Despite Robin Vos redistricting himself into an area that included mostly Tea Party radicals (and his close family & friends), he STILL lost another 7% of the voters in 2012, compared to the election in 2010. If he continues down this path, he will lost that critical 8% that would give the election to a Democrat challenger. I hope and pray the Kelley Albrecht will take on Vos again in 2014. I think she’ll be able to kick Vos out of a job in the Assembly…PARTICULARLY given Vos’s continued war on women. Let us know if Albrecht will be running for office again!!

  4. Jeremy says:

    Looks like another incentive to not be poor. Chop! Chop!

  5. Jeff Jordan says:

    Since Vos, Darling and Walker had no trouble snubbing their nose at the crowds that took over the Captal square after they “dropped the bomb”, it’s hard to see how this trend is going to be stopped. Larson, Baraca and company are in no postion to do more than try to minimize the damage.
    I agree with Joanne. We need quality candidates to oppose these people. Candidates who are not only qualified but representative of the middle class the party purports to represent. They can, and in my mind should be, progressive in their philosophy, but articulate enough to explain and support progressive views. To many progressive/liberal politicians seem to be ashamed to defend and promote their beliefs. They are not good in persuading and promoting why their views and proposals benefit not only true believers but the vast majority of Wisconsin citizens. We have to remember we can turn this around but just motivating the base. We have to bring in the moderates and independents who have to this point been charmed by the promises of less taxes and angered by the so-calle excesses of big government.

  6. Andy says:

    Bruce, you confound me…

    Vos wants to lower income taxes for almost everyone, including people making as low as $20,000, and this is a bad thing? The poor won’t save money in income taxes because they don’t *pay* income taxes. At the point you argue that we should look at lowering sales taxes, my mind wanders back to the article you wrote about state aid, in which you seem to be a proponent of Milwaukee generating additional taxes in fees and other local taxes. These would hit hardest the very people that you’re trying to argue for in this article. I may be mistaken, but I believe I’ve read you argue that we should increase gas taxes… which again, would hit the people you are most concerned about the most.

    Considering the poor pay some of the lowest total percentage of their income in taxes is amazing! Since they make so little, you’d assume it would be much higher. (Just like it makes sense that the top 1-5% spend the least proportion considering a fee or property tax would be a smaller portion of their overall income)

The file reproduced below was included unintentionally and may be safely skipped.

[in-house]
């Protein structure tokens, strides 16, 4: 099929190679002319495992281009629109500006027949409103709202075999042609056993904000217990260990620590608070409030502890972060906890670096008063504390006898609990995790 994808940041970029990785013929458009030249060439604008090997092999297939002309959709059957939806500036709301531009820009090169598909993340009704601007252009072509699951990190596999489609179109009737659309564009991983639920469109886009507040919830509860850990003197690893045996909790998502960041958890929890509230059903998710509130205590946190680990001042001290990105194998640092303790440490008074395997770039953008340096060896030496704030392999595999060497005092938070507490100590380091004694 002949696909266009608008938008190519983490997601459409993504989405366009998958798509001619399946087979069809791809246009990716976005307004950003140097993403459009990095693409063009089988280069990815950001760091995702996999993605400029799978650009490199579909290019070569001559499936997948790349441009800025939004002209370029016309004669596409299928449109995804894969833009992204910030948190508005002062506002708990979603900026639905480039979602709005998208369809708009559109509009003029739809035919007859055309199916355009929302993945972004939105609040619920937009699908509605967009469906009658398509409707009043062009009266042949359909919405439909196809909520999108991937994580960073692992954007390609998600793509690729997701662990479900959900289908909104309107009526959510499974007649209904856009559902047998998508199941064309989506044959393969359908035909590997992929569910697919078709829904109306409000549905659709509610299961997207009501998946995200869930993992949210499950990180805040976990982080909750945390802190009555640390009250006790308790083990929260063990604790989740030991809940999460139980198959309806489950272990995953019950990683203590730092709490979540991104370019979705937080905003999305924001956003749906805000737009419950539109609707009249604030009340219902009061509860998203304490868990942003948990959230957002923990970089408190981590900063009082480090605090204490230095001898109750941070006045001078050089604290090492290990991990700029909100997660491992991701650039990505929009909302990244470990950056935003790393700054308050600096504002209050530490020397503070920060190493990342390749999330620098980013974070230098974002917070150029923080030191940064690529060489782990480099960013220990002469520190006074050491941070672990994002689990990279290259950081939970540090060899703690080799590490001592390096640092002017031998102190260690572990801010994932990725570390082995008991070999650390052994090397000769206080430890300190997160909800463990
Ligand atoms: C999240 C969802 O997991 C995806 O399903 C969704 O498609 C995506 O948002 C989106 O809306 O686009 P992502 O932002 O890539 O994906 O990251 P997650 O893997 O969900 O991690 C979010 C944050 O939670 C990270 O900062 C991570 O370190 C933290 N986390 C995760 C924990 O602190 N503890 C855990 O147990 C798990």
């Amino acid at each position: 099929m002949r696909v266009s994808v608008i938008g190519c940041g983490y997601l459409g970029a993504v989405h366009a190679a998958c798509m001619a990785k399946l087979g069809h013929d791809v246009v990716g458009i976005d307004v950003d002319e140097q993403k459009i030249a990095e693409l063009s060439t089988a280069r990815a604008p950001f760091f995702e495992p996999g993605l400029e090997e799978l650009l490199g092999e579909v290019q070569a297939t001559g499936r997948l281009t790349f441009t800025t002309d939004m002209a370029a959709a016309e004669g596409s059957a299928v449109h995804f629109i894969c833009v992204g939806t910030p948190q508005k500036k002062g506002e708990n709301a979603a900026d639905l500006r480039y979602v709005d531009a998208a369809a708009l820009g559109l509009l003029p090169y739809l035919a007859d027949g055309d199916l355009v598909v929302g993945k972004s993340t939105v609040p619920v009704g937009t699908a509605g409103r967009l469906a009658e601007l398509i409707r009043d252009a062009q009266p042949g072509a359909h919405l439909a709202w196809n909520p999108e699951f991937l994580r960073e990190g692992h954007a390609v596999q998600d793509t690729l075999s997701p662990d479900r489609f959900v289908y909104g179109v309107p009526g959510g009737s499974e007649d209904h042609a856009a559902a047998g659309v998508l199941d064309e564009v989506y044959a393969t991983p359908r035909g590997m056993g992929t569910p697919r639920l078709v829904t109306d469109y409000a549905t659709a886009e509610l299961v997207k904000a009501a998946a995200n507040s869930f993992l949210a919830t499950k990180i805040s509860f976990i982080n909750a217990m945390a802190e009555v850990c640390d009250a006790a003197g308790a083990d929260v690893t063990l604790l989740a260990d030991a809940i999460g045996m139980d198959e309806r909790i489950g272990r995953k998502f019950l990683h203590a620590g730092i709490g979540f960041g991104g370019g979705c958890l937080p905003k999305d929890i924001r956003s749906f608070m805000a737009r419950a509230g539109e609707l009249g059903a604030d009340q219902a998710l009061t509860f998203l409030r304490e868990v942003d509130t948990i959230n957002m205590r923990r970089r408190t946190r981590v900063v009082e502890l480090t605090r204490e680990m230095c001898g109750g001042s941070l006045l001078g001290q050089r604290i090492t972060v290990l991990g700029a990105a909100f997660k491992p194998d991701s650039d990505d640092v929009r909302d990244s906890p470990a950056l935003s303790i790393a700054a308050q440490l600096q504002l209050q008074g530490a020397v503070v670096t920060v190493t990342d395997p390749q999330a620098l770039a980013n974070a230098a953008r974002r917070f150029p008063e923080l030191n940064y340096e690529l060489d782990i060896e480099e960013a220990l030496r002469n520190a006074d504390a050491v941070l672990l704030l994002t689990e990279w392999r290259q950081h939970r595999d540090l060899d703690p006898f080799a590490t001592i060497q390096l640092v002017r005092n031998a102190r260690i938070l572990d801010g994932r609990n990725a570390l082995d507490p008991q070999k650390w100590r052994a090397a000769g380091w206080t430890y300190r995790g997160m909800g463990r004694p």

I suppose that yes, the fact that they are only slightly below the middle class in percent of income used for taxes does surprise me. Considering they have little to no income tax, usually no property tax, few fees, and on top of that families can get the earned income tax credit (Now without many of the work requirements thanks to the Federal government this past year), it’s crazy that the net taxes aren’t in the positive.

    I applaud Vos for pushing a wide ranging tax break for everyone from low income all the way to the upper middle class. This would be welcome relief AND a great stimulus for the local economy.

  7. Bruce Thompson says:

    Andy,
    I think you make Bruce’s point. Switching from the income tax to sales tax and cutting things like the earned income credit, makes the overall Wisconsin tax structure more regressive.

  8. Bruce Murphy says:

    Andy,

    I did not propose that Milwaukee increase taxes but argued that its state aid (which has traditionally come from the state income tax) had declined drastically over the last decade under governors of both parties. As for those earning less than $20,000, they pay more in taxes than the wealthy and so a restoration of the prior level of earned income tax credit would lower their total tax payments.

  9. Dave Reid says:

    @Andy And just to clarify I have, and will continue to, argue that the gas tax must go up (not Bruce to my knowledge). And that is both Wisconsin’s and especially the federal gas tax. It simply has not kept up with inflation.

  10. Andy says:

    Thanks for the replies, I love the discussion.

    @Dave, I knew you were a huge proponent, but unless I’m mistaken I’ve heard/read that Bruce also supported a change in the gas tax.

    @Bruce1&Bruce2, all I’m saying is that logic would state that the less money you make, the larger impact non-income taxes would have. Restoring the 100-200 dollars (unless they have 1 child, in which the EITC would go down if we restored the plan to previous levels) in EITC doesn’t seem to me like it would make a huge impact… when I made $20,000 right out of college working for a non-profit that amoung wouldn’t have changed my world… but nor did I have children to take care of.

    In the end, isn’t this the reason we have housing assistance, WIC, SNAP, and a myriad of other assistance programs in addition to private and non-profit groups as well? If a person makes $15,000 a year and pays 9.2% of their income in taxes, the net benefit of those programs would surely reverse that burden to a positive number.

    So my point really circles back to this… reducing income taxes for everyone (except the “rich”) reduces a burden for many families, will help stimulate our local economies, has little to no negative impact on those earning less then $20,000 a year, and in the end will hopefully spur new job creation that will help people at all income levels. This plan just seems like a win for all sides as long as it doesn’t come at the expense of any new cuts in critical state programs. Why fight that?